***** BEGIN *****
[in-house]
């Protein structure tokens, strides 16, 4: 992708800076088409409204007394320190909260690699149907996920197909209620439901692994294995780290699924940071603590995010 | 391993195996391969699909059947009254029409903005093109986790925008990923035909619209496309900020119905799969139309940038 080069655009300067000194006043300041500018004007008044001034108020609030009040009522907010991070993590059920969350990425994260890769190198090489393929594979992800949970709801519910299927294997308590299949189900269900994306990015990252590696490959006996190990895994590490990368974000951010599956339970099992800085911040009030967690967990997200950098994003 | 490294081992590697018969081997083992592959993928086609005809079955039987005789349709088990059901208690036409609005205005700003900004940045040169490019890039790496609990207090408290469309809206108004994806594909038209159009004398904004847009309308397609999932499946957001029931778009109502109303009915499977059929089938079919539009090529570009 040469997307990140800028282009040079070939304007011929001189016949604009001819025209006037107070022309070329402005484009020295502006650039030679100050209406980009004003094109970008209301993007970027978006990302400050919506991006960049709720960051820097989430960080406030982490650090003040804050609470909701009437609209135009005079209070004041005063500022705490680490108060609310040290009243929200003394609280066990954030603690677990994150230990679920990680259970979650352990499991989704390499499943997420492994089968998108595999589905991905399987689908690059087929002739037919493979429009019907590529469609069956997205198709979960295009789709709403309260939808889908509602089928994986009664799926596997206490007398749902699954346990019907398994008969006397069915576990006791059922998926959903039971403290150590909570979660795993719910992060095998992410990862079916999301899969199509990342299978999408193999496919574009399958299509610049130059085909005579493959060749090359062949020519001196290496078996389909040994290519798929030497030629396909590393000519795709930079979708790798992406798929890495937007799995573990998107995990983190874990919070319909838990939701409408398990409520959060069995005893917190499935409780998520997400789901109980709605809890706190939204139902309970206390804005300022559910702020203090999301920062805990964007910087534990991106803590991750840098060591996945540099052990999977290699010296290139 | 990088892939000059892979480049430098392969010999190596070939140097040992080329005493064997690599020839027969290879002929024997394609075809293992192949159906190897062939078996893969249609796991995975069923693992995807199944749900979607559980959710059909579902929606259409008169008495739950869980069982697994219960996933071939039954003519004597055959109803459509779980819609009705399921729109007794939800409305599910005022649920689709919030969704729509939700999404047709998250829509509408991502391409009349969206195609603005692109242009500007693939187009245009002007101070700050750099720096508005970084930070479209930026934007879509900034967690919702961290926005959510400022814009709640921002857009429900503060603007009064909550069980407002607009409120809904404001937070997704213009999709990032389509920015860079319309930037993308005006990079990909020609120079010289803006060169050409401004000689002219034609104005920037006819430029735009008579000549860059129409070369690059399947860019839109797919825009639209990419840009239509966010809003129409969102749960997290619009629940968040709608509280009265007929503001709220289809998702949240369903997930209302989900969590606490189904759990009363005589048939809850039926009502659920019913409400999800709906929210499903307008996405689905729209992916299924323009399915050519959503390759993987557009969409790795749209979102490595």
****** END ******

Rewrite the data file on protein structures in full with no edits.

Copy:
[in-house]
């Protein structure tokens, strides 16, 4: 992708800076088409409204007394320190909260690699149907996920197909209620439901692994294995780290699924940071603590995010 | 391993195996391969699909059947009254029409903005093109986790925008990923035909619209496309900020119905799969139309940038 080069655009300067000194006043300041500018004007008044001034108020609030009040009522907010991070993590059920969350990425994260890769190198090489393929594979992800949970709801519910299927294997308590299949189900269900994306990015990252590696490959006996190990895994590490990368974000951010599956339970099992800085911040009030967690967990997200950098994003 | 490294081992590697018969081997083992592959993928086609005809079955039987005789349709088990059901208690036409609005205005700003900004940045040169490019890039790496609990207090408290469309809206108004994806594909038209159009004398904004847009309308397609999932499946957001029931778009109502109303009915499977059929089938079919539009090529570009 040469997307990140800028282009040079070939304007011929001189016949604009001819025209006037107070022309070329402005484009020295502006650039030679100050209406980009004003094109970008209301993007970027978006990302400050919506991006960049709720960051820097989430960080406030982490650090003040804050609470909701009437609209135009005079209070004041005063500022705490680490108060609310040290009243929200003394609280066990954030603690677990994150230990679920990680259970979650352990499991989704390499499943997420492994089968998108595999589905991905399987689908690059087929002739037919493979429009019907590529469609069956997205198709979960295009789709709403309260939808889908509602089928994986009664799926596997206490007398749902699954346990019907398994008969006397069915576990006791059922998926959903039971403290150590909570979660795993719910992060095998992410990862079916999301899969199509990342299978999408193999496919574009399958299509610049130059085909005579493959060749090359062949020519001196290496078996389909040994290519798929030497030629396909590393000519795709930079979708790798992406798929890495937007799995573990998107995990983190874990919070319909838990939701409408398990409520959060069995005893917190499935409780998520997400789901109980709605809890706190939204139902309970206390804005300022559910702020203090999301920062805990964007910087534990991106803590991750840098060591996945540099052990999977290699010296290139 | 990088892939000059892979480049430098392969010999190596070939140097040992080329005493064997690599020839027969290879002929024997394609075809293992192949159906190897062939078996893969249609796991995975069923693992995807199944749900979607559980959710059909579902929606259409008169008495739950869980069982697994219960996933071939039954003519004597055959109803459509779980819609009705399921729109007794939800409305599910005022649920689709919030969704729509939700999404047709998250829509509408991502391409009349969206195609603005692109242009500007693939187009245009002007101070700050750099720096508005970084930070479209930026934007879509900034967690919702961290926005959510400022814009709640921002857009429900503060603007009064909550069980407002607009409120809904404001937070997704213009999709990032389509920015860079319309930037993308005006990079990909020609120079010289803006060169050409401004000689002219034609104005920037006819430029735009008579000549860059129409070369690059399947860019839109797919825009639209990419840009239509966010809003129409969102749960997290619009629940968040709608509280009265007929503001709220289809998702949240369903997930209302989900969590606490189904759990009363005589048939809850039926009502659920019913409400999800709906929210499903307008996405689905729209992916299924323009399915050519959503390759993987557009969409790795749209979102490595």